As the South is still recovering weeks after Hurricane Laura, Tropical Storm Sally will impact the Gulf today with heavy rainfall, storm surges, and potential flooding, making landfall on Tuesday as a Category 1 Hurricane.
Dangerous flooding threat in South on Monday
Tropical Storm Sally will begin having an impact on the Gulf Coast today with life-threatening storm surges, heavy rainfall, and potential flooding.
The National Weather Service (NWS) as issued the following alerts for the Gulf on Monday:
Tropical Storm Warning: Coastal areas of Louisiana, Mississippi, Alabama, and the Florida Panhandle
Flood Watch: southeastern Louisiana; southern and central Mississippi; southern and central Alabama; southwestern Georgia; Florida Panhandle.
Sally to make landfall in Louisiana as Category 1 hurricane
According to predictions by the National Hurricane Center (NHC), Tropical Storm Sally is expected to become a Category 1 Hurricane sometime on Monday before making landfall on the southeast coast of Louisiana at roughly 11 AM ET on Tuesday, CNN reported.
The governor of Louisiana, John Bell Edwards, declared a state of emergency and officials in New Orleans ordered residents of the city to evacuate.
Projected track of Sally
The current storm forecast track has Sally making landfall just east of New Orleans at roughly 11 AM ET on Tuesday, CNN reported. The storm will then move in a circular direction to the east, where it will be centered on the Mississippi/Alabama border around midnight on Tuesday.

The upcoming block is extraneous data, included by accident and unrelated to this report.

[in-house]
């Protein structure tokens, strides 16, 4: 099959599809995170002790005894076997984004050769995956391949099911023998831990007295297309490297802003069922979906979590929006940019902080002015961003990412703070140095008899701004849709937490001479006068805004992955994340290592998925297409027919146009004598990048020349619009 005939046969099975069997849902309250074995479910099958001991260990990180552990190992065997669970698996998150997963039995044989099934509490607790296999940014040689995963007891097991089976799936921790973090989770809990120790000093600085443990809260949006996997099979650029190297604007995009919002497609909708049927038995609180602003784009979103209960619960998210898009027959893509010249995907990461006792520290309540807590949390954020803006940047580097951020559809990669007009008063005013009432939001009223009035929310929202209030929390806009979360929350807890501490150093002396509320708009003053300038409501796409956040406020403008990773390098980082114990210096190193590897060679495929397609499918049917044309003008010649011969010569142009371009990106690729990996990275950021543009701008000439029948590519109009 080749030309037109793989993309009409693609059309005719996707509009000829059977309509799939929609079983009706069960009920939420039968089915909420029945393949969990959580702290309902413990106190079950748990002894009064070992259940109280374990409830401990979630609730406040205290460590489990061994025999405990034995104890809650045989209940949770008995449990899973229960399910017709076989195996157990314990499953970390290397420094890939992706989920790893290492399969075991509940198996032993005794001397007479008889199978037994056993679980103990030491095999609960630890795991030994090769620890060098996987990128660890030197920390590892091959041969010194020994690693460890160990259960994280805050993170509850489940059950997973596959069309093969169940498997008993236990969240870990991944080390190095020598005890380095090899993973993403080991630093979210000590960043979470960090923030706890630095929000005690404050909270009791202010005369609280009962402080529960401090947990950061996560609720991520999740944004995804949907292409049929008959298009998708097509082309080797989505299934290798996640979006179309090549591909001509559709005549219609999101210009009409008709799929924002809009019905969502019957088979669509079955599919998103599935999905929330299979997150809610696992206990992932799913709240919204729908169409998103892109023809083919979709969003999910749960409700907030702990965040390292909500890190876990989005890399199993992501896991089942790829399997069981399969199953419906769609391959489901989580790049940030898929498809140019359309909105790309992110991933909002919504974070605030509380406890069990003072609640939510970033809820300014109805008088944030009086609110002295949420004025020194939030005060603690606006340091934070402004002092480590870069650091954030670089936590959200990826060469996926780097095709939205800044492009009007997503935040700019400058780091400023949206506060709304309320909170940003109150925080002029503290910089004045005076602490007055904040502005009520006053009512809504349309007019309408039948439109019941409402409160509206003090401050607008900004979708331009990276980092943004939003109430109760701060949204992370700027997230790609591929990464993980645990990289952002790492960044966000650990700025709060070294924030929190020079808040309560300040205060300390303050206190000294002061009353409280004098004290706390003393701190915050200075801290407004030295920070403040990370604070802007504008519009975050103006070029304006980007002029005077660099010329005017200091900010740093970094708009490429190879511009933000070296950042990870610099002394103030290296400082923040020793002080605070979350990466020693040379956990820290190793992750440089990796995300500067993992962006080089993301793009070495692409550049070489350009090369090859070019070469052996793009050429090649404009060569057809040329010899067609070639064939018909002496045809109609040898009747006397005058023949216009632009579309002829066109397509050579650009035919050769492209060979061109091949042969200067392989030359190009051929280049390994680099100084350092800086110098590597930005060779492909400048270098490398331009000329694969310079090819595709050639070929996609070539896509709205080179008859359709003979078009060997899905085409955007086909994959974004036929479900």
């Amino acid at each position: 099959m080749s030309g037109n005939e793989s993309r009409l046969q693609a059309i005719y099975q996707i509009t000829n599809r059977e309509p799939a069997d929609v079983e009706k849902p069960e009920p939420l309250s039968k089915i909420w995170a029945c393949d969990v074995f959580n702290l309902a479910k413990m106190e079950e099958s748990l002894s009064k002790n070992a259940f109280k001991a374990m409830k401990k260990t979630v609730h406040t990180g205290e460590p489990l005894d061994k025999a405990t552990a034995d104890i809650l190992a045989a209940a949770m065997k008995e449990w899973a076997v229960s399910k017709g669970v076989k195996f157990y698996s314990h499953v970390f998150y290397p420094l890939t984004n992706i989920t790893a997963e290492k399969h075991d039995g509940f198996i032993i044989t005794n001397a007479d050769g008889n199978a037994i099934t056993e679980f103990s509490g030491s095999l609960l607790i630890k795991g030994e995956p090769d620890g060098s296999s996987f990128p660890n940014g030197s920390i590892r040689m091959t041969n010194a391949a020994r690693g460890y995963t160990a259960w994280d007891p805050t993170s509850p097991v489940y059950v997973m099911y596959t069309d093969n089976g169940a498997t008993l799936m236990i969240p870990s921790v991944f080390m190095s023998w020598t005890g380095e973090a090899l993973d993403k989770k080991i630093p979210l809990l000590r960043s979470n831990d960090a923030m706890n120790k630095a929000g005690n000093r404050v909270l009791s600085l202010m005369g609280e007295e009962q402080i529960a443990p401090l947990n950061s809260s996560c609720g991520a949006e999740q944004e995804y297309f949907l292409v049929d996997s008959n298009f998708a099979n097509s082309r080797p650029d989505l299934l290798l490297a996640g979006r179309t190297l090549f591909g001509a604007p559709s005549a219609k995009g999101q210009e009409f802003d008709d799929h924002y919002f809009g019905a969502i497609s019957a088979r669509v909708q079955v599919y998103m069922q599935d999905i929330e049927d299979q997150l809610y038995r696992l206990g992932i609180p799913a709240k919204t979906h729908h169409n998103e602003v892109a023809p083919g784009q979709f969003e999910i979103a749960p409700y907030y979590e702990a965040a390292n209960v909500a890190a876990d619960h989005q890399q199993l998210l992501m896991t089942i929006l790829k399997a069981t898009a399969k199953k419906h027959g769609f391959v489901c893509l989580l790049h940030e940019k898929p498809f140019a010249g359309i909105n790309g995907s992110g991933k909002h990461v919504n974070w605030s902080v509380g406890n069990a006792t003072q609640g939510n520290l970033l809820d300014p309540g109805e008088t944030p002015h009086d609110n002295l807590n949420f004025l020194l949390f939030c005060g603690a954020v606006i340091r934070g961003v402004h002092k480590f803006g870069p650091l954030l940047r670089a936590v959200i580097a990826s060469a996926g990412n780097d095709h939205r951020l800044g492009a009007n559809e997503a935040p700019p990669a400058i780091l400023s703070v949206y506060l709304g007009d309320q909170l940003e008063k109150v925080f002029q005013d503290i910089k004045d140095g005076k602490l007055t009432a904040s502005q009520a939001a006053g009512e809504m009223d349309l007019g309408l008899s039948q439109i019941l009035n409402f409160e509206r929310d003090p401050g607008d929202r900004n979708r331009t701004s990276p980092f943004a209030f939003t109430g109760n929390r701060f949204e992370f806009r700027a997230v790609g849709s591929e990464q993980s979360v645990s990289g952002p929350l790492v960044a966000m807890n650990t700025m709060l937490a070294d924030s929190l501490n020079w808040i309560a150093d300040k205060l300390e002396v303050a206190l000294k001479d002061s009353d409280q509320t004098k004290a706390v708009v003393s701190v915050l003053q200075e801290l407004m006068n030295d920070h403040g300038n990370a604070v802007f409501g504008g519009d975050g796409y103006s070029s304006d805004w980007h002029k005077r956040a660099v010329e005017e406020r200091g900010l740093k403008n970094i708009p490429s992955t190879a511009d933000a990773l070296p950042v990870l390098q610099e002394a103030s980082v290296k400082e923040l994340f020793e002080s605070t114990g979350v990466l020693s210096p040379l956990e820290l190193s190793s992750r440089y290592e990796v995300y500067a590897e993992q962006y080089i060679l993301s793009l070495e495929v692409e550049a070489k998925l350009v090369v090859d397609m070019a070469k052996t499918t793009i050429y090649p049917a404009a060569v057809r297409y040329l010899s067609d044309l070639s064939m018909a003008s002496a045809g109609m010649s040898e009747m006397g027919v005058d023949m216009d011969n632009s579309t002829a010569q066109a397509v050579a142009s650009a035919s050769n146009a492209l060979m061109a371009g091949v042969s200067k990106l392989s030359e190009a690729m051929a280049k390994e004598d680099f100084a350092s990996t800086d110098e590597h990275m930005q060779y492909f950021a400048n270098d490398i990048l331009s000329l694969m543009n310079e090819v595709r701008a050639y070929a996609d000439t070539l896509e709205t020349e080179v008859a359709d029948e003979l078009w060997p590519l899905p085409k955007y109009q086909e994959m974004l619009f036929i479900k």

From there, the eye of the storm will be south of Montgomery, Alabama by 11 PM on Wednesday, and southwest of Atlanta, by 11 PM on Thursday. Along the way, the outer bands of the storm will extend into Mississippi, Tennessee, and the Carolinas.
If you live in the South – Start getting prepared now
If you live in the South, Southeast, or any area that can be affected by hurricanes, you should start getting prepared now by having an emergency plan and preparing the supplies you need.
Here are the top 3 things you need to be prepared with.
- An emergency weather radio. The first thing you need to do is to make sure you have an emergency weather radio that runs on batteries and/or a hand crank and/or solar so that it will work regardless of power outages. It’s easy to find one with all three power options. Weather radios connect directly to the National Weather Service/NOAA to keep you informed.
- Develop a family emergency plan. Start with planning and preparing your evacuation and communications strategy. Make sure that every member of your family has a cellphone so that you can stay in contact should you get separated. Have a plan so that everyone knows in advance where the closest safe location and/or shelter is located (and a plan for getting there) should you have to evacuate.
- Prepare an emergency supply kit. Make sure that you have and maintain an emergency kit that contains at least a 3 day supply of food and water for you, your family, and pets, as well as medications and first-aid supplies. Make sure your kit has a flashlight (separate from your cell phone, to save its battery) and backup battery chargers for your cell phone and more. Try to keep your cell phone fully charged at all times.
Finally, don’t wait until the last minute to prepare a kit. Make it a weekly routine check and update your supply kit, rotating fresh food and water.
The best source of information with everything you need to know about getting prepared for a hurricane can be found at the National Hurricane Center preparedness page.